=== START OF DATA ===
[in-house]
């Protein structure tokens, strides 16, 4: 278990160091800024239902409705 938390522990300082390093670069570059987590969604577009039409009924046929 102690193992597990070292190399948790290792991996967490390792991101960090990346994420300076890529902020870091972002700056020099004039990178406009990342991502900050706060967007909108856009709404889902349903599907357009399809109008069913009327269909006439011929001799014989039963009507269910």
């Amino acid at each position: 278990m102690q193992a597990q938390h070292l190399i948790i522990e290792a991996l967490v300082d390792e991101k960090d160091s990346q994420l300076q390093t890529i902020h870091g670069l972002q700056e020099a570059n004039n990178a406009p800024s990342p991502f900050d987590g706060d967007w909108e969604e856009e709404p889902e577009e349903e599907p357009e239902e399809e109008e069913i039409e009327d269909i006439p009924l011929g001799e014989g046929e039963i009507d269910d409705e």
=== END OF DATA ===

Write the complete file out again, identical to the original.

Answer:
[in-house]
């Protein structure tokens, strides 16, 4: 278990160091800024239902409705 938390522990300082390093670069570059987590969604577009039409009924046929 102690193992597990070292190399948790290792991996967490390792991101960090990346994420300076890529902020870091972002700056020099004039990178406009990342991502900050706060967007909108856009709404889902349903599907357009399809109008069913009327269909006439011929001799014989039963009507269910």
């Amino acid at each position: 278990m102690q193992a597990q938390h070292l190399i948790i522990e290792a991996l967490v300082d390792e991101k960090d160091s990346q994420l300076q390093t890529i902020h870091g670069l972002q700056e020099a570059n004039n990178a406009p800024s990342p991502f900050d987590g706060d967007w909108e969604e856009e709404p889902e577009e349903e599907p357009e239902e399809e109008e069913i039409e009327d269909i006439p009924l011929g001799e014989g046929e039963i009507d269910d409705e």